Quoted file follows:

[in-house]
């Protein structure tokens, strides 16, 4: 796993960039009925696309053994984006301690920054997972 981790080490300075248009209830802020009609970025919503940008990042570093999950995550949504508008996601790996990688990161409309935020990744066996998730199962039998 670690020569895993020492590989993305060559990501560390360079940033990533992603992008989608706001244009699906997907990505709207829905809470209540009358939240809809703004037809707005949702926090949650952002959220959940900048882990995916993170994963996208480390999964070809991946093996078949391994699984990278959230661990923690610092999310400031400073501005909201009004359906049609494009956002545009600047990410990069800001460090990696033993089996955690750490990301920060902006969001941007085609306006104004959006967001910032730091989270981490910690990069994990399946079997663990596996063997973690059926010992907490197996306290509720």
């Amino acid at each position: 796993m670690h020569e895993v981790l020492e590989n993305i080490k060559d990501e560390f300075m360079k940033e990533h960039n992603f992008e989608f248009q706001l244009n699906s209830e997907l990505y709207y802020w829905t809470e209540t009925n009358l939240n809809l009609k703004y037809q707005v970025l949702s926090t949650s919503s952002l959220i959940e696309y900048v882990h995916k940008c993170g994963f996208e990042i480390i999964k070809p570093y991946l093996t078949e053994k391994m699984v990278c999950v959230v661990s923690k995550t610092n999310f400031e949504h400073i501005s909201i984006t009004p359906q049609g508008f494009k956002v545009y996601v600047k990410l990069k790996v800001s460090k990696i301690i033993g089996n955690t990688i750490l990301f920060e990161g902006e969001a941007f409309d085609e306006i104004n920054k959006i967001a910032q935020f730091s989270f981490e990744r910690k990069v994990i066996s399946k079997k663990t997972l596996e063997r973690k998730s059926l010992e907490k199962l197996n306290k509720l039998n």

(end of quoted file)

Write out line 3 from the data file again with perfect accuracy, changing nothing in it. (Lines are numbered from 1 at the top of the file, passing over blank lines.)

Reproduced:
């Amino acid at each position: 796993m670690h020569e895993v981790l020492e590989n993305i080490k060559d990501e560390f300075m360079k940033e990533h960039n992603f992008e989608f248009q706001l244009n699906s209830e997907l990505y709207y802020w829905t809470e209540t009925n009358l939240n809809l009609k703004y037809q707005v970025l949702s926090t949650s919503s952002l959220i959940e696309y900048v882990h995916k940008c993170g994963f996208e990042i480390i999964k070809p570093y991946l093996t078949e053994k391994m699984v990278c999950v959230v661990s923690k995550t610092n999310f400031e949504h400073i501005s909201i984006t009004p359906q049609g508008f494009k956002v545009y996601v600047k990410l990069k790996v800001s460090k990696i301690i033993g089996n955690t990688i750490l990301f920060e990161g902006e969001a941007f409309d085609e306006i104004n920054k959006i967001a910032q935020f730091s989270f981490e990744r910690k990069v994990i066996s399946k079997k663990t997972l596996e063997r973690k998730s059926l010992e907490k199962l197996n306290k509720l039998n």